Volunteers advocate for sustainable infrastructure at Oak Bay’s Cattle Point

Friends of Uplands Park Society volunteers are pictured pulling invasive carpet burweed at Cattle Point, an area with unique biodiversity that vice-president and botanist Wylie Thomas says is being negatively affected by increased foot traffic. (Courtesy of Wylie Thomas)Friends of Uplands Park Society volunteers are pictured pulling invasive carpet burweed at Cattle Point, an area with unique biodiversity that vice-president and botanist Wylie Thomas says is being negatively affected by increased foot traffic. (Courtesy of Wylie Thomas)
A coloured restoration map shows existing vegetation and park use patterns around Cattle Point and Uplands Park, with orange indicating trail and meadow areas affected by foot traffic. (Courtesy of Jacques Sirois)A coloured restoration map shows existing vegetation and park use patterns around Cattle Point and Uplands Park, with orange indicating trail and meadow areas affected by foot traffic. (Courtesy of Jacques Sirois)
A rendering shows how foot traffic at Cattle Point could be controlled with a boardwalk and viewing deck to better protect the local biodiversity but still allow pedestrians to enjoy the greenspace. (Courtesy of Jacques Sirois)A rendering shows how foot traffic at Cattle Point could be controlled with a boardwalk and viewing deck to better protect the local biodiversity but still allow pedestrians to enjoy the greenspace. (Courtesy of Jacques Sirois)

Restoration specialists are calling for infrastructure at Oak Bay’s Cattle Point that would protect vulnerable biodiversity from foot traffic as the number of visitors rises as much as threefold.

Wylie Thomas, a botanist and Friends of Uplands Park Society vice-president, said Cattle Point has suffered increased trampling from a rise in its use during the pandemic. He estimated triple the number of people are going there, and said 98 to 100 per cent of the surrounding Uplands Park is critical habitat.

“We need to protect this piece of our ecological heritage,” Thomas said, calling Cattle Point a biodiversity treasure with more than a dozen plant types at federal risk.

“You cannot walk around without stepping on a rare species.”

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He described Cattle Point as being “loved to death” and especially vulnerable to foot traffic in the winter, when the land grows soggier.

Thomas previously proposed split-rail fencing, which he said would be slick, functional and capable of keeping people out of Cattle Point’s maritime meadows, but never saw it implemented.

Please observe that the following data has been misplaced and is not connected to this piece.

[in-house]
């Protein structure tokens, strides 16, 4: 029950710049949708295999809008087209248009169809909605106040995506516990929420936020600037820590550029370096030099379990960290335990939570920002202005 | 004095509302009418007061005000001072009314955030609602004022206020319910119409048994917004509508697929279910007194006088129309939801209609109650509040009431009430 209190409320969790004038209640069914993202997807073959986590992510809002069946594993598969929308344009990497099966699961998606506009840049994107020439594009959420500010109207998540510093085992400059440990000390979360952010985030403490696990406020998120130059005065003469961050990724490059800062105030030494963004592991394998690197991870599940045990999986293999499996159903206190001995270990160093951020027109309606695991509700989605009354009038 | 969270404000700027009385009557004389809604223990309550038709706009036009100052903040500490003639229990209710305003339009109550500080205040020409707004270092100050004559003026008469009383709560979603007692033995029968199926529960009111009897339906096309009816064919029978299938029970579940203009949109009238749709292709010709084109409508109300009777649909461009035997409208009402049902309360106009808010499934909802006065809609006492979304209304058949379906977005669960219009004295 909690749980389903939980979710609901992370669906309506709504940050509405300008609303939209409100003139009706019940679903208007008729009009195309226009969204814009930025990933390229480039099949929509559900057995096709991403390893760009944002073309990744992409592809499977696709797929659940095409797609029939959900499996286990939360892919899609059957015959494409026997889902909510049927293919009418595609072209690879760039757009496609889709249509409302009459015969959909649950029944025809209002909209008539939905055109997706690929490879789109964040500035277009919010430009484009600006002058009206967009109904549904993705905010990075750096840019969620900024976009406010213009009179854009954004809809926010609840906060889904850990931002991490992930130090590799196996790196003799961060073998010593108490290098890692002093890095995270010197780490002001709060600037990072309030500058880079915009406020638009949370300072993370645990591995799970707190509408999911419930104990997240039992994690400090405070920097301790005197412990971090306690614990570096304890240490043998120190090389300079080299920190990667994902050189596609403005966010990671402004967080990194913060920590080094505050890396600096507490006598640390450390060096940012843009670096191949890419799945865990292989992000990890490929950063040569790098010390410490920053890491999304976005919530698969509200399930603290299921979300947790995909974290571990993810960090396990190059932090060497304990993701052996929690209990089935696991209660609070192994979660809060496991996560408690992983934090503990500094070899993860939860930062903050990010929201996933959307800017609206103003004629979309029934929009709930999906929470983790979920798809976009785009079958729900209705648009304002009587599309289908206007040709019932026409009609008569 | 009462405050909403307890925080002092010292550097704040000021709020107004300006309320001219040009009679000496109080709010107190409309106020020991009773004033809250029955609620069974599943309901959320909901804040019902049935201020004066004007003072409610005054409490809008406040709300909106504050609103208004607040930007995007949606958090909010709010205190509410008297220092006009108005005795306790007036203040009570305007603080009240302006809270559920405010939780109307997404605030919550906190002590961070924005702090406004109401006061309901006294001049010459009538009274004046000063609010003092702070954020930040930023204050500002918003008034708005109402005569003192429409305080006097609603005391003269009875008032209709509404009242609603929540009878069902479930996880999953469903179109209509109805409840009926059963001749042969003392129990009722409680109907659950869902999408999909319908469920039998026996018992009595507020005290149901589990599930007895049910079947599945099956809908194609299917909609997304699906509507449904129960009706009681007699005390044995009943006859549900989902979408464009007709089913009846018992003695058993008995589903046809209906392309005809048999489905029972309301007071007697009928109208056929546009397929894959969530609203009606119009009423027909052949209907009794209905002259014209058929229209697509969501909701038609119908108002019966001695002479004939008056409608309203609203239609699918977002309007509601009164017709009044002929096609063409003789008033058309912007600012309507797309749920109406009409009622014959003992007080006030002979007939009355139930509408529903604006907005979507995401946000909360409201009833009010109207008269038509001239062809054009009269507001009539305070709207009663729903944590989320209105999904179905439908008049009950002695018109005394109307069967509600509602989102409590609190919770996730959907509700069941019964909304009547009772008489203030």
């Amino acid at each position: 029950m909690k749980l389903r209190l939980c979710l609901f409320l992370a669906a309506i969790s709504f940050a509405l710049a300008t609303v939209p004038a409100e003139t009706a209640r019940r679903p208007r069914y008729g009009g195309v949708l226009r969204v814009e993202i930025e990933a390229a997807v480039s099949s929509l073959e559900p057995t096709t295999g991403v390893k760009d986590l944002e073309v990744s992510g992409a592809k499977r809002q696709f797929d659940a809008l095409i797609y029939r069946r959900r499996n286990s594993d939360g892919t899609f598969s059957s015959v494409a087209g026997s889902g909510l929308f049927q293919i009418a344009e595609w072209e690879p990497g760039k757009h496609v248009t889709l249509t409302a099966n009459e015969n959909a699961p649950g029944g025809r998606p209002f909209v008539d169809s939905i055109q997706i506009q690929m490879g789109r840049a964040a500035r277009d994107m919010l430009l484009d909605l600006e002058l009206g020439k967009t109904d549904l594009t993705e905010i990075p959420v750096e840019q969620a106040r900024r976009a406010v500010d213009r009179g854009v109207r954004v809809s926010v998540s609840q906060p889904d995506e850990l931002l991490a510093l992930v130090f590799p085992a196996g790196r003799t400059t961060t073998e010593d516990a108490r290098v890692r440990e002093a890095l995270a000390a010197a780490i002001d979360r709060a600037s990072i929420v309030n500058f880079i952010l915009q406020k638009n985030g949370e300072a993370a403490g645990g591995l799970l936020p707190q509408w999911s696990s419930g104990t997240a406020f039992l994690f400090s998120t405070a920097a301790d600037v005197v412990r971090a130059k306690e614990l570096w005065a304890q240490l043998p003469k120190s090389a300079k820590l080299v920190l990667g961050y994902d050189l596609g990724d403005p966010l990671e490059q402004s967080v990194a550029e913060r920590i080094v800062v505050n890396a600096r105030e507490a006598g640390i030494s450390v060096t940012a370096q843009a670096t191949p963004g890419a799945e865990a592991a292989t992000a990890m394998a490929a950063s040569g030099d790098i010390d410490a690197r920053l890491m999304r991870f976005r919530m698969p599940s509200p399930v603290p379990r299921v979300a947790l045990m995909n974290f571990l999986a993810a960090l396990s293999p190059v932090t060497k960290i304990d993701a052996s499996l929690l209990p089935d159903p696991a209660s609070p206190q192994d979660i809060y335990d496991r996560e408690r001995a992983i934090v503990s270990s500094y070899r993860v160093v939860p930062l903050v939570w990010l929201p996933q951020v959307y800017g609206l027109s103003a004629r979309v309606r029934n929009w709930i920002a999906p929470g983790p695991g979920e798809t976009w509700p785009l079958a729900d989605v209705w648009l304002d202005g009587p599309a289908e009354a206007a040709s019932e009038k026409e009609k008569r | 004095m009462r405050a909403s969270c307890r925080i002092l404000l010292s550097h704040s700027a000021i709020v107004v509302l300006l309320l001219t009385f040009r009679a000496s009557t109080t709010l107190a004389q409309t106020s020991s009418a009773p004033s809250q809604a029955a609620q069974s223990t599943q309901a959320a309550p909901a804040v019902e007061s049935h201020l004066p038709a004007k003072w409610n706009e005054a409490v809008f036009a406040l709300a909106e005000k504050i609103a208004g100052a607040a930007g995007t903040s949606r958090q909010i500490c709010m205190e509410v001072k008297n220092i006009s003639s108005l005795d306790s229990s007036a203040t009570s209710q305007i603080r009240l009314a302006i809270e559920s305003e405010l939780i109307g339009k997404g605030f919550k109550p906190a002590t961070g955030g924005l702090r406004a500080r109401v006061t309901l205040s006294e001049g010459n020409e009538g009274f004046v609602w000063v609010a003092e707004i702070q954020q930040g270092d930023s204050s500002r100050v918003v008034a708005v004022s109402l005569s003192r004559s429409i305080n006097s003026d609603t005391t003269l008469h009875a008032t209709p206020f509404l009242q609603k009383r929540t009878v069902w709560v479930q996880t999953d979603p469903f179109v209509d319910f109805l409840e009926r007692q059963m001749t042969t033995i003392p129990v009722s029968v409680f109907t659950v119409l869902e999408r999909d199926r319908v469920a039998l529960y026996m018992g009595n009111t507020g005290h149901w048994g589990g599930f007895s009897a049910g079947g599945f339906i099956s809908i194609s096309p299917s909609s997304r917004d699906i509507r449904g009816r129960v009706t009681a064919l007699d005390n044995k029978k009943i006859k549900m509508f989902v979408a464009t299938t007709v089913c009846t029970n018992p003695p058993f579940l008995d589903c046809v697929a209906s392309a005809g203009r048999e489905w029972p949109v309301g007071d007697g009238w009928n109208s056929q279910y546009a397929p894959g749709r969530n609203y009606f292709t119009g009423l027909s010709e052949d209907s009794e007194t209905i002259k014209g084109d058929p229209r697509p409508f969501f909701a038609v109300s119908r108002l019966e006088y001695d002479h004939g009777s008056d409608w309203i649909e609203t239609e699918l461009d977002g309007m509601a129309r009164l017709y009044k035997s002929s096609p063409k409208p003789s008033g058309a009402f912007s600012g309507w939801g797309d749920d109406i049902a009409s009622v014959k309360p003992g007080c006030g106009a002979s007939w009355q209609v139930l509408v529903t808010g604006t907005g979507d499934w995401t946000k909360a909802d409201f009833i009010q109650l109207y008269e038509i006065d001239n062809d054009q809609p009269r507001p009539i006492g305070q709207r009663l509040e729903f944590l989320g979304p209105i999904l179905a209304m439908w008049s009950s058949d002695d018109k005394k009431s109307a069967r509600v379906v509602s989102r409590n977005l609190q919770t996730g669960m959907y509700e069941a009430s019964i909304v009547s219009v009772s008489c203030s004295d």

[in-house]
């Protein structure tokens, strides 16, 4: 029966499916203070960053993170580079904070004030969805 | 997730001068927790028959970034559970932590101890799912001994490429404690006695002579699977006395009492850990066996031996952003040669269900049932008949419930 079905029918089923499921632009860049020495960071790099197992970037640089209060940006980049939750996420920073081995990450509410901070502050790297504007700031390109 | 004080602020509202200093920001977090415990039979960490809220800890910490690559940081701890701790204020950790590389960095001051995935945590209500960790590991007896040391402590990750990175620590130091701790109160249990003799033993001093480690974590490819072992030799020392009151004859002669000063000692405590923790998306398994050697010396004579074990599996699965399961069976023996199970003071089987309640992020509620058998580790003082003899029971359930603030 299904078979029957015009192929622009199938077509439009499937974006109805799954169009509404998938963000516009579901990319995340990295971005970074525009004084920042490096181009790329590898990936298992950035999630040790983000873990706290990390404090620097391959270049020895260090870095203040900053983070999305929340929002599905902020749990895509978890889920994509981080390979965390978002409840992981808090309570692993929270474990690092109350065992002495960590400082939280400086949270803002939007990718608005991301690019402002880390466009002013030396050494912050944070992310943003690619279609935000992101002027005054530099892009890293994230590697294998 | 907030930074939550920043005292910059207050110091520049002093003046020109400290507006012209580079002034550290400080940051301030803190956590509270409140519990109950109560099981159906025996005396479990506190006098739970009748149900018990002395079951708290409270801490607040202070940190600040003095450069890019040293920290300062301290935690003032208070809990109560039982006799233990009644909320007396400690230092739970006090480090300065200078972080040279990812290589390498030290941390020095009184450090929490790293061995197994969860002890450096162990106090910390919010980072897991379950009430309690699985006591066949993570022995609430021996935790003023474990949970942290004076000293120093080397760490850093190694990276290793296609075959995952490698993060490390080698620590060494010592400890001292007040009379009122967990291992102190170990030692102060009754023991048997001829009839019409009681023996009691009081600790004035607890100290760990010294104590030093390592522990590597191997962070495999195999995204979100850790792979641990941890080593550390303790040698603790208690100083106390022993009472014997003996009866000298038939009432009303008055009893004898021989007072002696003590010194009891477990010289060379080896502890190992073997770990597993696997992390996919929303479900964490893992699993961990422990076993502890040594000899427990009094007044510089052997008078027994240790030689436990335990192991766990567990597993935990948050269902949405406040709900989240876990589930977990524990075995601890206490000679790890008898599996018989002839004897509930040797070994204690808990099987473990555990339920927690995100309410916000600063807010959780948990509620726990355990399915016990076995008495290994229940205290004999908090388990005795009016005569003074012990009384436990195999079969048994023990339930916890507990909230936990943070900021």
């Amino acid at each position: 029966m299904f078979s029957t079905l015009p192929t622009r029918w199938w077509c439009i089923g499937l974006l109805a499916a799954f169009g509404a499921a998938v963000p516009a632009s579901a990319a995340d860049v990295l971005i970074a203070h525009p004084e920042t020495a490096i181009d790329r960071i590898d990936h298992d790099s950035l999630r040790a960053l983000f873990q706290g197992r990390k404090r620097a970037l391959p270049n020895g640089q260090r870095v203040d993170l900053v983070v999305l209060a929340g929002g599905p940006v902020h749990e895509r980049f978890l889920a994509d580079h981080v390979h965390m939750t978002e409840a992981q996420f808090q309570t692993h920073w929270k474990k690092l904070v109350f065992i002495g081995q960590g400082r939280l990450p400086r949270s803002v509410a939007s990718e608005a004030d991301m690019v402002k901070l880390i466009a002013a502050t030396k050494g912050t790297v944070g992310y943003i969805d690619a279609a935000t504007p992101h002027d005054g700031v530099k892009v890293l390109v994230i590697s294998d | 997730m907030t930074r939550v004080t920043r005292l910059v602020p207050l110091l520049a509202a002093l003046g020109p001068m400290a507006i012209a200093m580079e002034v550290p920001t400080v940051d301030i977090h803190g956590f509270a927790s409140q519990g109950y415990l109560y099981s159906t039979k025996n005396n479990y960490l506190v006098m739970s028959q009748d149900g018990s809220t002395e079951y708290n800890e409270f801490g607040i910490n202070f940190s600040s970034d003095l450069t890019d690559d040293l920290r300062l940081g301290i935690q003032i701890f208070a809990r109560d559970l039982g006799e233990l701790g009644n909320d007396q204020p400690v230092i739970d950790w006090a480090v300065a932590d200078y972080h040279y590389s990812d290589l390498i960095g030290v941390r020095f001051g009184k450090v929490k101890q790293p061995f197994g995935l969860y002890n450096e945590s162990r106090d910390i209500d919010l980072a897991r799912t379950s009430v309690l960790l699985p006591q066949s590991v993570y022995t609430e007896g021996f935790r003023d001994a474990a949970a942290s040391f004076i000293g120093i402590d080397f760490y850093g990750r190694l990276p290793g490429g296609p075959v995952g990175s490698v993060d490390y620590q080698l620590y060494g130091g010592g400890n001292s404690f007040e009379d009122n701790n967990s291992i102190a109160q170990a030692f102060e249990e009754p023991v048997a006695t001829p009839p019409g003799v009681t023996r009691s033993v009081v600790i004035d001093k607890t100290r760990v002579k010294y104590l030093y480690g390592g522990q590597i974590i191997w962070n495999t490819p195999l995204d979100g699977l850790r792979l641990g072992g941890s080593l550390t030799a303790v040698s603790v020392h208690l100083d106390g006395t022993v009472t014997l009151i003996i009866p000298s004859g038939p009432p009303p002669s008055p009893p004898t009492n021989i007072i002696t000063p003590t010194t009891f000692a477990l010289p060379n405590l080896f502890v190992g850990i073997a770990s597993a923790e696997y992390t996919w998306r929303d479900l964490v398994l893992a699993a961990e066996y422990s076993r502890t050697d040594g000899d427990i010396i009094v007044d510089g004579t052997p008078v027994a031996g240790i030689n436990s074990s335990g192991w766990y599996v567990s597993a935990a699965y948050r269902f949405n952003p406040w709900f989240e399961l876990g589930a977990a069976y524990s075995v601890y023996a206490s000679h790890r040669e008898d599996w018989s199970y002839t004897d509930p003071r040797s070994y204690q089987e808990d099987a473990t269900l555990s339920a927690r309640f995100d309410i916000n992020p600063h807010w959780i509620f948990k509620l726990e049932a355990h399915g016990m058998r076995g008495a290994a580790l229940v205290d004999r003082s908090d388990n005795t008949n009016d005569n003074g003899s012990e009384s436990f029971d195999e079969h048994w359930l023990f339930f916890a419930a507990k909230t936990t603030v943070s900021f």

Another issue, he said, is that the Species at Risk Act addresses the individual at-risk plants more than the ecosystem as a whole.

Margaret Lidkea, Friends of Uplands Park president, started restoring Cattle Point 10 years ago, and said it once hosted areas “filled with rich camas and thousands of rare plant species” that aren’t there anymore due to trampling.

“Without trails, people don’t know they need to protect this area.”

Biologist and restoration specialist Jacques Sirois, in continuing efforts for the United Nations Decade of Ecosystem Restoration, crafted a concept design in April with Murdoch de Greef Inc. Landscape Architects for controlling foot traffic.

“People are walking wherever they want,” he said, noting it’s reversing 30 years of ecological restoration at the “living museum” we call Cattle Point.

Trampling also helps spread invasive species like carpet burweed and crow garlic, which Thomas said are the biggest threats to local biodiversity.

Sirois’s design proposes a boardwalk and viewing deck on the hill beside the south boat ramp, as well as composting toilets by the central parking lot. Signage, seating, fencing and the current portable toilet also need re-assessment, according to Sirois.

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He gifted the design to Friends of Uplands Park after noticing increased traffic in the area. Sirois said the reduction of vehicle access at Clover Point in 2021 has resulted in a busier Cattle Point.

“All these people who just want to look at the ocean in their car – it looks like they’re all now going to Cattle Point.”

Chris Hyde-Lay, Oak Bay’s park services manager, said it’s also “partly due to increase in population, opening up after COVID and people wanting to get out and about.”

Lidkea acknowledged it’s wonderful seeing more people outdoors, and encouraged school groups visiting the area to continue rock hopping to protect the soil.

“(But) you have to be careful you don’t kick the moss off, because it can actually take up to 50 years for the moss to grow back.”

She said the municipality and Capital Regional District also need to ensure dog owners are leashing their pets there, noting that invasive species adhere to shoes and animal fur.

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Sirois estimated $20,000 to $30,000 will be needed just to organize a detailed development plan and said it would take about $500,000 to make his design a reality – an amount Lidkea said Oak Bay council will have to finance, adding that the park services will likely be unable to contribute much financially.

Thomas said the next step is presenting the plan to council “to allow people to enjoy this beautiful place.”


 

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